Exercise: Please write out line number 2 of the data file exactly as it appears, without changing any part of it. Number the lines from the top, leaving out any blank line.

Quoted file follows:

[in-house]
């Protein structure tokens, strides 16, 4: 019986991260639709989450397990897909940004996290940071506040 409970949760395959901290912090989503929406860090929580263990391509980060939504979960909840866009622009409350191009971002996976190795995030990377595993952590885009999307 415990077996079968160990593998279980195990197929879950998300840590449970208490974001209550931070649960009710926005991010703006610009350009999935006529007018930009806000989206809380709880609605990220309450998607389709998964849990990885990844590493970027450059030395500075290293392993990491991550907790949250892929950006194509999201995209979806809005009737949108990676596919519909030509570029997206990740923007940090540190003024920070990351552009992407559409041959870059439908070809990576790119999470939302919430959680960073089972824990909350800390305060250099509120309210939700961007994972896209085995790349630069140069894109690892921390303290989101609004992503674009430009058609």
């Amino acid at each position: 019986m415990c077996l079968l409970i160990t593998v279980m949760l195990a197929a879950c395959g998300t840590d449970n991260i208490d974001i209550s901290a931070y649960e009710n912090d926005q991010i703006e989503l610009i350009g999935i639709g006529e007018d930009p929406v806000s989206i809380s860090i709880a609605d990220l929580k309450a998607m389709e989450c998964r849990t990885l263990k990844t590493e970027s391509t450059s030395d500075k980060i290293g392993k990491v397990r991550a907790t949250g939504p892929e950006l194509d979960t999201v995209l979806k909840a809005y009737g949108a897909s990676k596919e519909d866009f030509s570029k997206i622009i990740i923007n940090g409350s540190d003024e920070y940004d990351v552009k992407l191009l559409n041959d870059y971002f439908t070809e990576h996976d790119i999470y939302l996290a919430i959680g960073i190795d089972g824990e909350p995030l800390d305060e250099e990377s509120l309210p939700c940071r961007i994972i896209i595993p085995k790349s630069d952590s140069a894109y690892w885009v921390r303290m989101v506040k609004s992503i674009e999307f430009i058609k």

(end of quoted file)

């Protein structure tokens, strides 16, 4: 019986991260639709989450397990897909940004996290940071506040 409970949760395959901290912090989503929406860090929580263990391509980060939504979960909840866009622009409350191009971002996976190795995030990377595993952590885009999307 415990077996079968160990593998279980195990197929879950998300840590449970208490974001209550931070649960009710926005991010703006610009350009999935006529007018930009806000989206809380709880609605990220309450998607389709998964849990990885990844590493970027450059030395500075290293392993990491991550907790949250892929950006194509999201995209979806809005009737949108990676596919519909030509570029997206990740923007940090540190003024920070990351552009992407559409041959870059439908070809990576790119999470939302919430959680960073089972824990909350800390305060250099509120309210939700961007994972896209085995790349630069140069894109690892921390303290989101609004992503674009430009058609």